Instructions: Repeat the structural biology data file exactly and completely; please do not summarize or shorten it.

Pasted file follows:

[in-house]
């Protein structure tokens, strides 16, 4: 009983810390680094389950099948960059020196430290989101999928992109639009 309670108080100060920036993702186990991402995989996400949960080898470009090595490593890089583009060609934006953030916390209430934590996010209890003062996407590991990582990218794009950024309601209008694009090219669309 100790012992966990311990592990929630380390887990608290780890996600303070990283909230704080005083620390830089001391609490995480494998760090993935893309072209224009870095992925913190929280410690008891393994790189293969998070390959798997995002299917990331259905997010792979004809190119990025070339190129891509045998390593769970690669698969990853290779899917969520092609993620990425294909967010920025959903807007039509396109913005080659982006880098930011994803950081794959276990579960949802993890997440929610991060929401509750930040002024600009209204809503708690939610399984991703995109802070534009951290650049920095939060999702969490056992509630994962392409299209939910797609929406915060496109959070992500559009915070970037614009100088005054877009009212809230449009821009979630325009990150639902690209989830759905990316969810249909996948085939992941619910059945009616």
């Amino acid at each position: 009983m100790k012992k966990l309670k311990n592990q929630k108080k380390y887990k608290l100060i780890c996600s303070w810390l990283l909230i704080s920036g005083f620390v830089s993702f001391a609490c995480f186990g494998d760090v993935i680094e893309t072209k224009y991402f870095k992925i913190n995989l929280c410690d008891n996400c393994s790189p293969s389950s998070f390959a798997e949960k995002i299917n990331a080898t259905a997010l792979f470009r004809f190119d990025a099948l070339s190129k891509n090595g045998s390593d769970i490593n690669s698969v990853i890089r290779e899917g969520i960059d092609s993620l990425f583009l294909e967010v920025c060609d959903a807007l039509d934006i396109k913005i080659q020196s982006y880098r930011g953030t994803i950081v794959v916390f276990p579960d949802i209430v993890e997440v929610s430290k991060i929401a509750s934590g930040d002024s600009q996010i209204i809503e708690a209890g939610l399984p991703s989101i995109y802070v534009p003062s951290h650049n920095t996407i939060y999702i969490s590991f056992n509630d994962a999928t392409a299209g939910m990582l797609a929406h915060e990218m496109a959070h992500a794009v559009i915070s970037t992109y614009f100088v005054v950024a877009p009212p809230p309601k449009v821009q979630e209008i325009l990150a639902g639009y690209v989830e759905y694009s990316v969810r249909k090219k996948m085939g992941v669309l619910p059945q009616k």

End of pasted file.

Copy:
[in-house]
């Protein structure tokens, strides 16, 4: 009983810390680094389950099948960059020196430290989101999928992109639009 309670108080100060920036993702186990991402995989996400949960080898470009090595490593890089583009060609934006953030916390209430934590996010209890003062996407590991990582990218794009950024309601209008694009090219669309 100790012992966990311990592990929630380390887990608290780890996600303070990283909230704080005083620390830089001391609490995480494998760090993935893309072209224009870095992925913190929280410690008891393994790189293969998070390959798997995002299917990331259905997010792979004809190119990025070339190129891509045998390593769970690669698969990853290779899917969520092609993620990425294909967010920025959903807007039509396109913005080659982006880098930011994803950081794959276990579960949802993890997440929610991060929401509750930040002024600009209204809503708690939610399984991703995109802070534009951290650049920095939060999702969490056992509630994962392409299209939910797609929406915060496109959070992500559009915070970037614009100088005054877009009212809230449009821009979630325009990150639902690209989830759905990316969810249909996948085939992941619910059945009616």
């Amino acid at each position: 009983m100790k012992k966990l309670k311990n592990q929630k108080k380390y887990k608290l100060i780890c996600s303070w810390l990283l909230i704080s920036g005083f620390v830089s993702f001391a609490c995480f186990g494998d760090v993935i680094e893309t072209k224009y991402f870095k992925i913190n995989l929280c410690d008891n996400c393994s790189p293969s389950s998070f390959a798997e949960k995002i299917n990331a080898t259905a997010l792979f470009r004809f190119d990025a099948l070339s190129k891509n090595g045998s390593d769970i490593n690669s698969v990853i890089r290779e899917g969520i960059d092609s993620l990425f583009l294909e967010v920025c060609d959903a807007l039509d934006i396109k913005i080659q020196s982006y880098r930011g953030t994803i950081v794959v916390f276990p579960d949802i209430v993890e997440v929610s430290k991060i929401a509750s934590g930040d002024s600009q996010i209204i809503e708690a209890g939610l399984p991703s989101i995109y802070v534009p003062s951290h650049n920095t996407i939060y999702i969490s590991f056992n509630d994962a999928t392409a299209g939910m990582l797609a929406h915060e990218m496109a959070h992500a794009v559009i915070s970037t992109y614009f100088v005054v950024a877009p009212p809230p309601k449009v821009q979630e209008i325009l990150a639902g639009y690209v989830e759905y694009s990316v969810r249909k090219k996948m085939g992941v669309l619910p059945q009616k």